Cover Osteuropa 9-11/2019

In Osteuropa 9-11/2019

Against the unequal treatment of the returnees
Late resettlers and Jewish immigrants and the pension and citizenship legislation

Volker Beck

Deutsche Fassung


Since 1990, Germany has accepted around 2.5 million late resettlers and 200,000 Jews from the states of the former Soviet Union. The Russian-Germans were regarded as “Volksdeutsche”, or ethnic Germans, who as such had suffered from the aftermath of the war. Jews were accepted in line with the Quota Refugee Law. The reason given for doing so was the discrimination and persecution to which all members of this group were perceived to be subjected. This different legal basis meant that this group enjoyed unequal treatment, which is particularly reflected in the pension legislation. There is no justification for this. This is not just a socio-political measure to alleviate the widespread poverty among the elderly in the Jewish community, but is far more a historical and identity policy corrective. Between 1941 and 1945, 2.9 million Soviet Jews were murdered by Germans, and all survivors of the Shoah have therefore suffered from the aftermath of the war. Not only that: the culture of the Ashkenazy Jews and the Yiddish language spoken by them until well into the 20th century are an inherent part of the German cultural community.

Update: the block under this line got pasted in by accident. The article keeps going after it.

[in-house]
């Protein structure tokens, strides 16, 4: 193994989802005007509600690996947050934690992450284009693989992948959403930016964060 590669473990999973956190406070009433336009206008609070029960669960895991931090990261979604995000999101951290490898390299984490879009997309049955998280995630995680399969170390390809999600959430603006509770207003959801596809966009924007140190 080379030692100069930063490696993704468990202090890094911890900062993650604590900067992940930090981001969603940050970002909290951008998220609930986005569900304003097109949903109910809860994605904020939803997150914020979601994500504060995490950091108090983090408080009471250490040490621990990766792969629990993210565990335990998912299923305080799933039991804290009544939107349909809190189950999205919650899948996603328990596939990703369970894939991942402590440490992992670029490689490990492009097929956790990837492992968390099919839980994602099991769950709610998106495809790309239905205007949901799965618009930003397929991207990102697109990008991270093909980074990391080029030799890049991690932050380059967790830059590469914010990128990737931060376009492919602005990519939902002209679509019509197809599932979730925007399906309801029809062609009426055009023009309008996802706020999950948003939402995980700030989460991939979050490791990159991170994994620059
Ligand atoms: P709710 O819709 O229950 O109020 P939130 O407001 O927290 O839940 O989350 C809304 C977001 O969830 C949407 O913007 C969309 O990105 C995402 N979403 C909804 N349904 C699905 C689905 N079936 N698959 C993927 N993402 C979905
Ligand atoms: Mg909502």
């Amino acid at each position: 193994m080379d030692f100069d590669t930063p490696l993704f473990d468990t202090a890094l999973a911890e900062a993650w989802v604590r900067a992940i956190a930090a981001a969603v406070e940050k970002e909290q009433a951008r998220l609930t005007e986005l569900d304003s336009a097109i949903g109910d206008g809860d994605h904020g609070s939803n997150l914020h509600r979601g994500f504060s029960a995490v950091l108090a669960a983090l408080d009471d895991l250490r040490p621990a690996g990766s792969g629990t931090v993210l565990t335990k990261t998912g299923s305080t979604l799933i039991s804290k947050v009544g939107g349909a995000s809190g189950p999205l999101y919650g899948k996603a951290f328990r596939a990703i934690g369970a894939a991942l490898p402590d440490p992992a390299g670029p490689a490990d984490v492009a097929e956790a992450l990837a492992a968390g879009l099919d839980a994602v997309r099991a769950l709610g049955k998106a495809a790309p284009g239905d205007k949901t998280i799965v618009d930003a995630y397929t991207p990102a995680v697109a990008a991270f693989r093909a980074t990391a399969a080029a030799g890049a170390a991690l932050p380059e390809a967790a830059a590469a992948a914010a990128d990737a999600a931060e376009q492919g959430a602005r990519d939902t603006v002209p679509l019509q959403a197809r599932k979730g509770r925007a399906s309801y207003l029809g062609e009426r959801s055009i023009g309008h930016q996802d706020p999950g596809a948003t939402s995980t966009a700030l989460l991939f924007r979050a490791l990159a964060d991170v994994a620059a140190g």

(Osteuropa 9-11/2019, pp. 133–163)